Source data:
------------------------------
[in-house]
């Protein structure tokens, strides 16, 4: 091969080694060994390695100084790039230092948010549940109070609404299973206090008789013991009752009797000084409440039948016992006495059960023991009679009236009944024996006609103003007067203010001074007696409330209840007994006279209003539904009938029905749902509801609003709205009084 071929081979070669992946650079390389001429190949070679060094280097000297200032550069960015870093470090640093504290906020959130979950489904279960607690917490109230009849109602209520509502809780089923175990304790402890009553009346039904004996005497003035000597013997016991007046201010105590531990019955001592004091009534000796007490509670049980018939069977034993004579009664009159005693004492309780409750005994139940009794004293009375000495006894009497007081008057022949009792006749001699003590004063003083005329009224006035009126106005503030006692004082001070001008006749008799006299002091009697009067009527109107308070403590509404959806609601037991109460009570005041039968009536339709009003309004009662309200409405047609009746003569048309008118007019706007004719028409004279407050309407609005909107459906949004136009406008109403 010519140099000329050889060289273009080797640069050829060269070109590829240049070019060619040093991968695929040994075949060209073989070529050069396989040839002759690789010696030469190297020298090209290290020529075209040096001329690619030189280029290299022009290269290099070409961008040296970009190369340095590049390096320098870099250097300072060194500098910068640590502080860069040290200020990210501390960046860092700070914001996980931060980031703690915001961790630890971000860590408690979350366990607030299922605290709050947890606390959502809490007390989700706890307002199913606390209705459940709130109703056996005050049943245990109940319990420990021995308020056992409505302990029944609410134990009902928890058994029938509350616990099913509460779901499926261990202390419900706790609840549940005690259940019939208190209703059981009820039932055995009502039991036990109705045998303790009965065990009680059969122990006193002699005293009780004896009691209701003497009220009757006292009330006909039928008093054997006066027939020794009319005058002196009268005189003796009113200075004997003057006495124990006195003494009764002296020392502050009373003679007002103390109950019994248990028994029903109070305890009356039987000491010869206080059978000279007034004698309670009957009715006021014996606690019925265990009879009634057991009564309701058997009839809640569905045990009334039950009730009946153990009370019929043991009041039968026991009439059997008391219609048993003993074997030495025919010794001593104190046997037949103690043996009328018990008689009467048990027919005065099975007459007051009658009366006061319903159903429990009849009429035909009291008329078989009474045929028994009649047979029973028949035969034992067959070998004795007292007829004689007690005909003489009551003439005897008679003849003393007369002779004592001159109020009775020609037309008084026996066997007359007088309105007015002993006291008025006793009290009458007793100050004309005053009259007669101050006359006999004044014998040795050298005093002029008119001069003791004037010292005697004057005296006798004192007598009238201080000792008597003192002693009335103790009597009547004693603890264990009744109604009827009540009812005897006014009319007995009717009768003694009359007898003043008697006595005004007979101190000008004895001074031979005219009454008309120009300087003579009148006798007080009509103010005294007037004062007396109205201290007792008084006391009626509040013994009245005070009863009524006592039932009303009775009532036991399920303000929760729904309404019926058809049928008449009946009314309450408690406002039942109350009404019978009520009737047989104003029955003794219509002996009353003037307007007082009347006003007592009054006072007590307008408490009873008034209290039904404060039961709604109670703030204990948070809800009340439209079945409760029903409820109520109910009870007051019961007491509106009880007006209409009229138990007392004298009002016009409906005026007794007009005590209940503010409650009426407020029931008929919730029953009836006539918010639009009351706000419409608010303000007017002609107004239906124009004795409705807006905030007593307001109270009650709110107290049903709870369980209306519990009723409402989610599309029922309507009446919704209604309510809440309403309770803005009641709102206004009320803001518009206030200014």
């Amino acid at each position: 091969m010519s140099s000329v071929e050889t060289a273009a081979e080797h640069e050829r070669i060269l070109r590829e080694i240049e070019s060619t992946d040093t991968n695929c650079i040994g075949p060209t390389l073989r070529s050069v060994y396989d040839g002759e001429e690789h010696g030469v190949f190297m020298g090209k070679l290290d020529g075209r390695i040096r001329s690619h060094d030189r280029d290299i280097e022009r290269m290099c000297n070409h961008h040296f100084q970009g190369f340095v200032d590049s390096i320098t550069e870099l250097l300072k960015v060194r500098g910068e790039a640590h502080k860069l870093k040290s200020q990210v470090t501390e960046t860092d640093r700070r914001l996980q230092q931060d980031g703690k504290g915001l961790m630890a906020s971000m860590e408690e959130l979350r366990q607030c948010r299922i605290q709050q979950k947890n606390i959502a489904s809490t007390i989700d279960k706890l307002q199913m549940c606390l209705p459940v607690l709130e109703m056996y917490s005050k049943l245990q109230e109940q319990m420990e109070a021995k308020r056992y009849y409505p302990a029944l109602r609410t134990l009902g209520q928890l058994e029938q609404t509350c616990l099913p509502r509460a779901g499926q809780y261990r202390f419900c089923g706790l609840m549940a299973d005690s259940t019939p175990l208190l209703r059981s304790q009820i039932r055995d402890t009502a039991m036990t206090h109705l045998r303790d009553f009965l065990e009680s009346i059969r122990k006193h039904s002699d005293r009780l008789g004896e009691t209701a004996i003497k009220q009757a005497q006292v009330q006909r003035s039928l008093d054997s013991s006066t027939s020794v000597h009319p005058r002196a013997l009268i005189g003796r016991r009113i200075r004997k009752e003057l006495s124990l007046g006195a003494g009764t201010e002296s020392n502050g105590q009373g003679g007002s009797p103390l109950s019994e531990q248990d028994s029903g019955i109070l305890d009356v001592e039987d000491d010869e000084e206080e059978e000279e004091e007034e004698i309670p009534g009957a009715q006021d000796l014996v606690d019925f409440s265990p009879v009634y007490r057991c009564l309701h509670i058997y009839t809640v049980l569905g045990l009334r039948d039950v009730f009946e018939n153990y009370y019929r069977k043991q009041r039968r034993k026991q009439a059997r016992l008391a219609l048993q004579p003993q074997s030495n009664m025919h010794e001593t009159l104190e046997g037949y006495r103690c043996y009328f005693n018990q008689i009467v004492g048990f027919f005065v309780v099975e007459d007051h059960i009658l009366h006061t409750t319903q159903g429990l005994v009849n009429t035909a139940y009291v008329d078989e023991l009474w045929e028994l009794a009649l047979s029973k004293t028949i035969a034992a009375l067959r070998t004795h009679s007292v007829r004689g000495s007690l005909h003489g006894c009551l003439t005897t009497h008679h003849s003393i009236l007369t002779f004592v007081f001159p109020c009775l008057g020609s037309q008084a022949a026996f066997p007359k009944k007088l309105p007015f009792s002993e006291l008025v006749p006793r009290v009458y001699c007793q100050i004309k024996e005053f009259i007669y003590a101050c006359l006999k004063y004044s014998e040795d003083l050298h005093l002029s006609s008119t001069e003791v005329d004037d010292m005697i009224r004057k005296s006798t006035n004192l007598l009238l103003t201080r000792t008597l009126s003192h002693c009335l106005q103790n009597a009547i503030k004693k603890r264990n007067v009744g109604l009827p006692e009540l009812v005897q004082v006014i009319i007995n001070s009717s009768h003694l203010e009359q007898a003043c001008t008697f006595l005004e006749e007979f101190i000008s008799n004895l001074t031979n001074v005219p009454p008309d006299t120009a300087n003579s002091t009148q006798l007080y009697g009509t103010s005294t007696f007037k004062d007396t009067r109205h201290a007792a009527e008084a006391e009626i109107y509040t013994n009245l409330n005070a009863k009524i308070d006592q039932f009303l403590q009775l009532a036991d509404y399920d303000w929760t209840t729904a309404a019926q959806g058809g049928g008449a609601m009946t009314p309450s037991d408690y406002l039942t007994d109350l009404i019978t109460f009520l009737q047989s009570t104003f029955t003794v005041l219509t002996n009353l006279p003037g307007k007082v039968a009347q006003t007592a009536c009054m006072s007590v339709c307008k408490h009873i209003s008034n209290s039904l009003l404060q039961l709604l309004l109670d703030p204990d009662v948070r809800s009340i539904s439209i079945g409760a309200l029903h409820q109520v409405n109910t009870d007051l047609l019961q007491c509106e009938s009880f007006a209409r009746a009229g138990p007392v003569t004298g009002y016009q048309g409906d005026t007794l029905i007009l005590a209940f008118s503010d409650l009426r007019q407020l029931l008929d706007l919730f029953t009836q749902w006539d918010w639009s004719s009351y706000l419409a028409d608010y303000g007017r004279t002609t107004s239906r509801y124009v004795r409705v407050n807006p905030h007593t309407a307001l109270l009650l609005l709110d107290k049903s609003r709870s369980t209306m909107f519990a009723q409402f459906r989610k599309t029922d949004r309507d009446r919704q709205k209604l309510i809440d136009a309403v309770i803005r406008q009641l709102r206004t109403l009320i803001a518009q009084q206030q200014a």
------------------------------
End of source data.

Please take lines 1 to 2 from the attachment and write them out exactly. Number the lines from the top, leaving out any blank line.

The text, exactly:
[in-house]
């Protein structure tokens, strides 16, 4: 091969080694060994390695100084790039230092948010549940109070609404299973206090008789013991009752009797000084409440039948016992006495059960023991009679009236009944024996006609103003007067203010001074007696409330209840007994006279209003539904009938029905749902509801609003709205009084 071929081979070669992946650079390389001429190949070679060094280097000297200032550069960015870093470090640093504290906020959130979950489904279960607690917490109230009849109602209520509502809780089923175990304790402890009553009346039904004996005497003035000597013997016991007046201010105590531990019955001592004091009534000796007490509670049980018939069977034993004579009664009159005693004492309780409750005994139940009794004293009375000495006894009497007081008057022949009792006749001699003590004063003083005329009224006035009126106005503030006692004082001070001008006749008799006299002091009697009067009527109107308070403590509404959806609601037991109460009570005041039968009536339709009003309004009662309200409405047609009746003569048309008118007019706007004719028409004279407050309407609005909107459906949004136009406008109403 010519140099000329050889060289273009080797640069050829060269070109590829240049070019060619040093991968695929040994075949060209073989070529050069396989040839002759690789010696030469190297020298090209290290020529075209040096001329690619030189280029290299022009290269290099070409961008040296970009190369340095590049390096320098870099250097300072060194500098910068640590502080860069040290200020990210501390960046860092700070914001996980931060980031703690915001961790630890971000860590408690979350366990607030299922605290709050947890606390959502809490007390989700706890307002199913606390209705459940709130109703056996005050049943245990109940319990420990021995308020056992409505302990029944609410134990009902928890058994029938509350616990099913509460779901499926261990202390419900706790609840549940005690259940019939208190209703059981009820039932055995009502039991036990109705045998303790009965065990009680059969122990006193002699005293009780004896009691209701003497009220009757006292009330006909039928008093054997006066027939020794009319005058002196009268005189003796009113200075004997003057006495124990006195003494009764002296020392502050009373003679007002103390109950019994248990028994029903109070305890009356039987000491010869206080059978000279007034004698309670009957009715006021014996606690019925265990009879009634057991009564309701058997009839809640569905045990009334039950009730009946153990009370019929043991009041039968026991009439059997008391219609048993003993074997030495025919010794001593104190046997037949103690043996009328018990008689009467048990027919005065099975007459007051009658009366006061319903159903429990009849009429035909009291008329078989009474045929028994009649047979029973028949035969034992067959070998004795007292007829004689007690005909003489009551003439005897008679003849003393007369002779004592001159109020009775020609037309008084026996066997007359007088309105007015002993006291008025006793009290009458007793100050004309005053009259007669101050006359006999004044014998040795050298005093002029008119001069003791004037010292005697004057005296006798004192007598009238201080000792008597003192002693009335103790009597009547004693603890264990009744109604009827009540009812005897006014009319007995009717009768003694009359007898003043008697006595005004007979101190000008004895001074031979005219009454008309120009300087003579009148006798007080009509103010005294007037004062007396109205201290007792008084006391009626509040013994009245005070009863009524006592039932009303009775009532036991399920303000929760729904309404019926058809049928008449009946009314309450408690406002039942109350009404019978009520009737047989104003029955003794219509002996009353003037307007007082009347006003007592009054006072007590307008408490009873008034209290039904404060039961709604109670703030204990948070809800009340439209079945409760029903409820109520109910009870007051019961007491509106009880007006209409009229138990007392004298009002016009409906005026007794007009005590209940503010409650009426407020029931008929919730029953009836006539918010639009009351706000419409608010303000007017002609107004239906124009004795409705807006905030007593307001109270009650709110107290049903709870369980209306519990009723409402989610599309029922309507009446919704209604309510809440309403309770803005009641709102206004009320803001518009206030200014």